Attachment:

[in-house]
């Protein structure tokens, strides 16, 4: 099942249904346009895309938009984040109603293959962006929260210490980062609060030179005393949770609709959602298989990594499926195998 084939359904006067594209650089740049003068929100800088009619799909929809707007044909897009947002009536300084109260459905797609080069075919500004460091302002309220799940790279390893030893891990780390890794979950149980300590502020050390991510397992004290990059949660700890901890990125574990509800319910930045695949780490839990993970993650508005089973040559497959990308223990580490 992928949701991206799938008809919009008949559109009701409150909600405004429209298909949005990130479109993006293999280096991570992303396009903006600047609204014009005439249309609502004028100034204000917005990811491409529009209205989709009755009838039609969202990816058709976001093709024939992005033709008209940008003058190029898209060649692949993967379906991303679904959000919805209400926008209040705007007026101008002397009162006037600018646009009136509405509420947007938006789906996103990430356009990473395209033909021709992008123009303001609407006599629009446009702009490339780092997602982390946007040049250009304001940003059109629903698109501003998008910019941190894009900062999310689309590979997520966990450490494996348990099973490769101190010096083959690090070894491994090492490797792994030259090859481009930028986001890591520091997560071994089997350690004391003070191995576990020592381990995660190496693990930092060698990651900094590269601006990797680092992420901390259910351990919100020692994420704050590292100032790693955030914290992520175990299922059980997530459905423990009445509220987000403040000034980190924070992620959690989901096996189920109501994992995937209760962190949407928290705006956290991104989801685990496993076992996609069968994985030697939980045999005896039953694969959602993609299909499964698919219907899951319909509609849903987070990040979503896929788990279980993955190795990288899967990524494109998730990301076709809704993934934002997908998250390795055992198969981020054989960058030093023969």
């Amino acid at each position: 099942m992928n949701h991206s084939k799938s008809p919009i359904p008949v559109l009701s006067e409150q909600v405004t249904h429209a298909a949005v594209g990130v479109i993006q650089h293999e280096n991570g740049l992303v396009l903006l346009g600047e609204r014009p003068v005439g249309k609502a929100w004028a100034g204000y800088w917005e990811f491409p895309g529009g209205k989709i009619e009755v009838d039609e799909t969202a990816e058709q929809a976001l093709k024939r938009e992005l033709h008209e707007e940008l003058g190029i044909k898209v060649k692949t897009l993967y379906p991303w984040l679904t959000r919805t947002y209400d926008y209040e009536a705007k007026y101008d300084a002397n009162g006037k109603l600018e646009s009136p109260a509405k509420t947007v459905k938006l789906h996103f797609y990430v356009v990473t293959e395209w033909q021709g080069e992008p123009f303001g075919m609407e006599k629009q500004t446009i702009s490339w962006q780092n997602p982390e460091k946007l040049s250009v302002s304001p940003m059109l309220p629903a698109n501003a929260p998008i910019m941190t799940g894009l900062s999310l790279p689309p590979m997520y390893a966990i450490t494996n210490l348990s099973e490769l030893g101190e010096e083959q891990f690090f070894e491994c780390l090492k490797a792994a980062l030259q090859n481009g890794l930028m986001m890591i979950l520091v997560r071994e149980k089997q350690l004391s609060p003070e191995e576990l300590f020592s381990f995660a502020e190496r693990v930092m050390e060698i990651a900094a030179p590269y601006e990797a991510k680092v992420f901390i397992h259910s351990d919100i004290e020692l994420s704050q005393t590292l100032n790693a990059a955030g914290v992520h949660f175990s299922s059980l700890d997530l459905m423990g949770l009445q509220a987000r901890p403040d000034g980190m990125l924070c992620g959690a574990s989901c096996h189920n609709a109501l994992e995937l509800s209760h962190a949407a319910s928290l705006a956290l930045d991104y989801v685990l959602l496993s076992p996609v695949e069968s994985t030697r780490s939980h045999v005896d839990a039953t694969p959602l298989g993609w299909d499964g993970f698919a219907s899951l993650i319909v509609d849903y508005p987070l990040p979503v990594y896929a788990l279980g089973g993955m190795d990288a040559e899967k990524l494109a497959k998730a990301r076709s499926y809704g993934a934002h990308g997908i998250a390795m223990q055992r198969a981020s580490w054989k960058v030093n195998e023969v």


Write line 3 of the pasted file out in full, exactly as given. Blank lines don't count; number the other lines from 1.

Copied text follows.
């Amino acid at each position: 099942m992928n949701h991206s084939k799938s008809p919009i359904p008949v559109l009701s006067e409150q909600v405004t249904h429209a298909a949005v594209g990130v479109i993006q650089h293999e280096n991570g740049l992303v396009l903006l346009g600047e609204r014009p003068v005439g249309k609502a929100w004028a100034g204000y800088w917005e990811f491409p895309g529009g209205k989709i009619e009755v009838d039609e799909t969202a990816e058709q929809a976001l093709k024939r938009e992005l033709h008209e707007e940008l003058g190029i044909k898209v060649k692949t897009l993967y379906p991303w984040l679904t959000r919805t947002y209400d926008y209040e009536a705007k007026y101008d300084a002397n009162g006037k109603l600018e646009s009136p109260a509405k509420t947007v459905k938006l789906h996103f797609y990430v356009v990473t293959e395209w033909q021709g080069e992008p123009f303001g075919m609407e006599k629009q500004t446009i702009s490339w962006q780092n997602p982390e460091k946007l040049s250009v302002s304001p940003m059109l309220p629903a698109n501003a929260p998008i910019m941190t799940g894009l900062s999310l790279p689309p590979m997520y390893a966990i450490t494996n210490l348990s099973e490769l030893g101190e010096e083959q891990f690090f070894e491994c780390l090492k490797a792994a980062l030259q090859n481009g890794l930028m986001m890591i979950l520091v997560r071994e149980k089997q350690l004391s609060p003070e191995e576990l300590f020592s381990f995660a502020e190496r693990v930092m050390e060698i990651a900094a030179p590269y601006e990797a991510k680092v992420f901390i397992h259910s351990d919100i004290e020692l994420s704050q005393t590292l100032n790693a990059a955030g914290v992520h949660f175990s299922s059980l700890d997530l459905m423990g949770l009445q509220a987000r901890p403040d000034g980190m990125l924070c992620g959690a574990s989901c096996h189920n609709a109501l994992e995937l509800s209760h962190a949407a319910s928290l705006a956290l930045d991104y989801v685990l959602l496993s076992p996609v695949e069968s994985t030697r780490s939980h045999v005896d839990a039953t694969p959602l298989g993609w299909d499964g993970f698919a219907s899951l993650i319909v509609d849903y508005p987070l990040p979503v990594y896929a788990l279980g089973g993955m190795d990288a040559e899967k990524l494109a497959k998730a990301r076709s499926y809704g993934a934002h990308g997908i998250a390795m223990q055992r198969a981020s580490w054989k960058v030093n195998e023969v």